It is an interesting post.This is a bad time of the year to test MPG, but as soon as the weather gets warmer I will test all three modes on my test course to see which one works best for mileage. My early tests did not show Sport Mode to be bad on mileage. But if I'm not trying to squeeze every last drop out, and not losing much over other modes, I might stay in Sport Mode. Acceleration and deceleration are that much better.
I think the Regen Paddles are great, and sometimes decrease regen on a coast to reduce using more energy to come back up to speed. The paddle setting does retain it's setting in Sport Mode. And I often use maximum regen instead of breaks. You have to anticipate what is coming ahead and react as soon as possible. So this way I recover the max energy and use very little disk breaks. That saves break wear. Unfortunately, this setting is cleared with ACC on, and does not retain in any other mode.It is an interesting post.
Re MPG testing, sports mode may not make a large difference IF the driving techniques are comparable to tests in the other modes. Testing is tough when you are trying to differentiate a couple of MPG. If you do tanks in the various modes, you will probably find it hard to maintain a "constant" driving style. I have had more success by doing relatively short test, say 10 miles, and using the car gauges to differentiate between the resultant MPG.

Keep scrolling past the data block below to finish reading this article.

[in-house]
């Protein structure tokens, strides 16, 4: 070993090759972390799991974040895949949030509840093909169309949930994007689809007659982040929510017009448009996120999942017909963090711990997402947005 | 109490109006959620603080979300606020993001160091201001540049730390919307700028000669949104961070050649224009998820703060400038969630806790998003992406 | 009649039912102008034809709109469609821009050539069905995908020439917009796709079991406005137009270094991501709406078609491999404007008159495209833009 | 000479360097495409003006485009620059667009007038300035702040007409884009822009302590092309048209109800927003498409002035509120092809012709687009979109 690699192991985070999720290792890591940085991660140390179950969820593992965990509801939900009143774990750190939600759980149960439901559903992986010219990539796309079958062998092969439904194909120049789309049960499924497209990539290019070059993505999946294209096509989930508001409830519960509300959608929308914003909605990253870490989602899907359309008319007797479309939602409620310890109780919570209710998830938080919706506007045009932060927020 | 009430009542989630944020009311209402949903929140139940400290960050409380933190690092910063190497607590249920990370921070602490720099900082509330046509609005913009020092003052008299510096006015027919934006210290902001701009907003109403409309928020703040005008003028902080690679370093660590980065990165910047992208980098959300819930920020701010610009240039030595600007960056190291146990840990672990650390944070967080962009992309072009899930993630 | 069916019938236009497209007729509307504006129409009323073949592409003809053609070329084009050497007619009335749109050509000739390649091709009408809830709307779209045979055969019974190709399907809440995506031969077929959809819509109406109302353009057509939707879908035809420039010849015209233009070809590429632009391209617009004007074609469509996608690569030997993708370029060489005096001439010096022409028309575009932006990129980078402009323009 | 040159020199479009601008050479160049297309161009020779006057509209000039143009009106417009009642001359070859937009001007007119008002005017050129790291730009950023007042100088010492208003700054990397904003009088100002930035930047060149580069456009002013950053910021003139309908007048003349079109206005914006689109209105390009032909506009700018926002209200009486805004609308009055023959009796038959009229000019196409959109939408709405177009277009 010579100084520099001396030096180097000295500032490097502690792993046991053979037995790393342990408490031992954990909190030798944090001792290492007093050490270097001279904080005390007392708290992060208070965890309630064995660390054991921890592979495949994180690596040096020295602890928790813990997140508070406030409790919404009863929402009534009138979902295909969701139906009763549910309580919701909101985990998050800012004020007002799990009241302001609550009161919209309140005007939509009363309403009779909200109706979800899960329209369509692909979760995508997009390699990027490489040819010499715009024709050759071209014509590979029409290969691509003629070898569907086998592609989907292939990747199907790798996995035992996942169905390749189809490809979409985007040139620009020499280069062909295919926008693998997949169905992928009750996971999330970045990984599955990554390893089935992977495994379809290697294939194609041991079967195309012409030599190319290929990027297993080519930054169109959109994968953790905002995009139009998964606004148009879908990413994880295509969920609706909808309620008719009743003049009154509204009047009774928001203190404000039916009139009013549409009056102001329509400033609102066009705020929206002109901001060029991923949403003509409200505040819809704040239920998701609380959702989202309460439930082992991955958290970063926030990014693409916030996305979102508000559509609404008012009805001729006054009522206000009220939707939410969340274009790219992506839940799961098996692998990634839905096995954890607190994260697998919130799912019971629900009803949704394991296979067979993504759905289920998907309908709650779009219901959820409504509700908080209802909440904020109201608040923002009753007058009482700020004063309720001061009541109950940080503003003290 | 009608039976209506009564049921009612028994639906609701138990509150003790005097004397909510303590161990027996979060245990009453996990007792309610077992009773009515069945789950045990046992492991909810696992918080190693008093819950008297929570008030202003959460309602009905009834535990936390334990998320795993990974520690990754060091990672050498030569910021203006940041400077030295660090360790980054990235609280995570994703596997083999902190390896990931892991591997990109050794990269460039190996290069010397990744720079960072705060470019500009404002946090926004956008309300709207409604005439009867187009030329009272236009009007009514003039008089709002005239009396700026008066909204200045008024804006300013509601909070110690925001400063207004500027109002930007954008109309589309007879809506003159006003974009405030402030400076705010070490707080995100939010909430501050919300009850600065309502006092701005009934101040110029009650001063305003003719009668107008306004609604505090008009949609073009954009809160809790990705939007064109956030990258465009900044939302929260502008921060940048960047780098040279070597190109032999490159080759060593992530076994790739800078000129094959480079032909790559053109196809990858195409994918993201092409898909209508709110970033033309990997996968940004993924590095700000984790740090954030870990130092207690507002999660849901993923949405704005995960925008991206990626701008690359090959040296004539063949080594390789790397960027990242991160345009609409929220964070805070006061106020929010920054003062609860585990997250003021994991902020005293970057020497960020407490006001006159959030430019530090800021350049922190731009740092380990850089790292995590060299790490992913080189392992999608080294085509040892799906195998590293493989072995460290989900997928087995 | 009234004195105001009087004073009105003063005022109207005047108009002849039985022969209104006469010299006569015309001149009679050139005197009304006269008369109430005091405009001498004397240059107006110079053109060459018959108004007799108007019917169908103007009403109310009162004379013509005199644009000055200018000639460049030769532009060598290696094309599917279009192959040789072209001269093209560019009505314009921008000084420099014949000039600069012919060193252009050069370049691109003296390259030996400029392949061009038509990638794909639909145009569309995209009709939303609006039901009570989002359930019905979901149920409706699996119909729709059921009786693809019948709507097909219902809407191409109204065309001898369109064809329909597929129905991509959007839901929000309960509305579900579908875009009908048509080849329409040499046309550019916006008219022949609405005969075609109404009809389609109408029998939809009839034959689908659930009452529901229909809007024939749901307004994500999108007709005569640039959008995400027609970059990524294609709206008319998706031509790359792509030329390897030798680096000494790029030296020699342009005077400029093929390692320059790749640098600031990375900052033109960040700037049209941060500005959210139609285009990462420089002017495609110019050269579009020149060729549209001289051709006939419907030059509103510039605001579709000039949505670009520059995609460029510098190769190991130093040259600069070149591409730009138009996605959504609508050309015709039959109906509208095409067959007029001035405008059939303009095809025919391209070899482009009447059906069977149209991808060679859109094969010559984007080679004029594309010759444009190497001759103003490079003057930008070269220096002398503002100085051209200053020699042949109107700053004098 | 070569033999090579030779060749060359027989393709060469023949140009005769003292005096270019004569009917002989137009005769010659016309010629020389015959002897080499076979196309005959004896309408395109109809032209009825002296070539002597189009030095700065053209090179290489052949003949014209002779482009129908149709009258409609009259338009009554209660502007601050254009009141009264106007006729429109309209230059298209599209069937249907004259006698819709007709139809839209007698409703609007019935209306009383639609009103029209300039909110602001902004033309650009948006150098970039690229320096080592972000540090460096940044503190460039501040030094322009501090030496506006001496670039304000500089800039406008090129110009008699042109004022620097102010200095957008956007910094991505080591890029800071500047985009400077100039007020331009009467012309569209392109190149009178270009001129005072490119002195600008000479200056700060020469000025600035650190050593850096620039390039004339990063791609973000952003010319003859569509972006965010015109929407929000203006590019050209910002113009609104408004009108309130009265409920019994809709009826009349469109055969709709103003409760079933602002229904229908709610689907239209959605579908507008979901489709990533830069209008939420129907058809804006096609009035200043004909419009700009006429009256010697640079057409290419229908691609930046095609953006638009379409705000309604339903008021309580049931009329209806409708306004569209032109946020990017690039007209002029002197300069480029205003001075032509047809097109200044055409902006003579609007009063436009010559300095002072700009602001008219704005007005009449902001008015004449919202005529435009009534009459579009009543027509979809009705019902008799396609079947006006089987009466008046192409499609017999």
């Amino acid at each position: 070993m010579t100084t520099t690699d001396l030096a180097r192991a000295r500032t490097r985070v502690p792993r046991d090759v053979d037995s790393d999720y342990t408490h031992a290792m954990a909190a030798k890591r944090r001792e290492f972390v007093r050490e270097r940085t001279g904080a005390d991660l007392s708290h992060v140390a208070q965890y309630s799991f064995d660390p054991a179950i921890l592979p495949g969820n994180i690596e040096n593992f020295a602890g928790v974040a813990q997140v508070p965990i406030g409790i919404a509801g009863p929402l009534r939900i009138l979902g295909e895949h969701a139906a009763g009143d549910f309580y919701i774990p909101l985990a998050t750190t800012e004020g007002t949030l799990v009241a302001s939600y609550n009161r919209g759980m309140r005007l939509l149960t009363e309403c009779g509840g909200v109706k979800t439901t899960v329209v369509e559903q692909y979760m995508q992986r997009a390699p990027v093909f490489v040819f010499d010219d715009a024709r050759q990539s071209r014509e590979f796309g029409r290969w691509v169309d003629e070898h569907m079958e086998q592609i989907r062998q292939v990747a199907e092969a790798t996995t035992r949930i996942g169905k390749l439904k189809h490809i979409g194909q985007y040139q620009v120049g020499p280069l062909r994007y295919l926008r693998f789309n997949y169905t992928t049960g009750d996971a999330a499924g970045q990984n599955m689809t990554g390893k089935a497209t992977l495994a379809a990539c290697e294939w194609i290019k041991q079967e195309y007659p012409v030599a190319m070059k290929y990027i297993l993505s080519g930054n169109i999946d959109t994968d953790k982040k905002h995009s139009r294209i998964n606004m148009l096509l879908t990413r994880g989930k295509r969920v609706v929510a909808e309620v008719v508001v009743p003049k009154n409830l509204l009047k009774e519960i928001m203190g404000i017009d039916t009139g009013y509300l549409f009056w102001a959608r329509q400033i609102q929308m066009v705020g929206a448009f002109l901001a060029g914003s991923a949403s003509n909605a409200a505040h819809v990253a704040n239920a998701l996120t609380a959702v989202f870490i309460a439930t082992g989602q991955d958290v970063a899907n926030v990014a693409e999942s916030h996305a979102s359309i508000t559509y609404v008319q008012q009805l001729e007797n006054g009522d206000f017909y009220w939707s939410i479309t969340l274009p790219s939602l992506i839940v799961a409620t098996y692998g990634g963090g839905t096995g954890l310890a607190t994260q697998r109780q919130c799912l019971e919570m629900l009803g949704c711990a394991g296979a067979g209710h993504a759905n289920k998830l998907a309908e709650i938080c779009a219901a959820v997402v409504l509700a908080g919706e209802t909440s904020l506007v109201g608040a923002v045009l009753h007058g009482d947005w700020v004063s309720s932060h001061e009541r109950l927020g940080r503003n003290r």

I guess tastes differ. The regen paddles come in for a fair amount of criticism, but I though it a good idea. The paddles allow the driver to make a judgement of how hard he wants to electrically retard his pace. It is a bit inconvenient that one cannot retain a level tailored to ones driving style.
^^ THIS!Is there actually any difference between using the paddle shifters and lightly applying the brakes? The brake pedal shouldn't use the disc brakes as long as you don't hit it too suddenly right? I'm sure it makes it easier to not accidentally hit it too hard, but is there any other difference?